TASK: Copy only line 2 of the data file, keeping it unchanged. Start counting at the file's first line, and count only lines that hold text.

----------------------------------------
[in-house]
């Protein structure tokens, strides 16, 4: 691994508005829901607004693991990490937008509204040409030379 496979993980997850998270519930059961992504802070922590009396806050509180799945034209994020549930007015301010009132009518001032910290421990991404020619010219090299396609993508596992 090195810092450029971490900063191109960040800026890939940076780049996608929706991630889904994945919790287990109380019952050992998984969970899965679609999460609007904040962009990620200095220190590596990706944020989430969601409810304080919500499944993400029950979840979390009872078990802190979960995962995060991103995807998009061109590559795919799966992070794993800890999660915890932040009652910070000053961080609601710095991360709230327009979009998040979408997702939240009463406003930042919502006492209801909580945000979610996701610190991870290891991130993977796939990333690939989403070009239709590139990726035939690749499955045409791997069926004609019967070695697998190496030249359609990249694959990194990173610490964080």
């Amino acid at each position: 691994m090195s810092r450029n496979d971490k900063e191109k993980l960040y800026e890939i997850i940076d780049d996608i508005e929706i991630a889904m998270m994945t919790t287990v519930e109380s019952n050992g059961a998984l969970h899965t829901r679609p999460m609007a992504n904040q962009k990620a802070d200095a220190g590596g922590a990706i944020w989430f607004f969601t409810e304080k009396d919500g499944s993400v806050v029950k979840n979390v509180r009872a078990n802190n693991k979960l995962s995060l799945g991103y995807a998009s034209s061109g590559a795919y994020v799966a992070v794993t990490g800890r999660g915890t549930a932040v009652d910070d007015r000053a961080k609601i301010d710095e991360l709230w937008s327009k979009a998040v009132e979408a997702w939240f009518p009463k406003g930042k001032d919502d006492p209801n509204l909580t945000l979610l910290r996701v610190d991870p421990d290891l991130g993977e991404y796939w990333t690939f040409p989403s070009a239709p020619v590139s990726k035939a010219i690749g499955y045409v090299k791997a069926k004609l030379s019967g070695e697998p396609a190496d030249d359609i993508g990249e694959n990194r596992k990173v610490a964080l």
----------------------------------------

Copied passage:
């Protein structure tokens, strides 16, 4: 691994508005829901607004693991990490937008509204040409030379 496979993980997850998270519930059961992504802070922590009396806050509180799945034209994020549930007015301010009132009518001032910290421990991404020619010219090299396609993508596992 090195810092450029971490900063191109960040800026890939940076780049996608929706991630889904994945919790287990109380019952050992998984969970899965679609999460609007904040962009990620200095220190590596990706944020989430969601409810304080919500499944993400029950979840979390009872078990802190979960995962995060991103995807998009061109590559795919799966992070794993800890999660915890932040009652910070000053961080609601710095991360709230327009979009998040979408997702939240009463406003930042919502006492209801909580945000979610996701610190991870290891991130993977796939990333690939989403070009239709590139990726035939690749499955045409791997069926004609019967070695697998190496030249359609990249694959990194990173610490964080």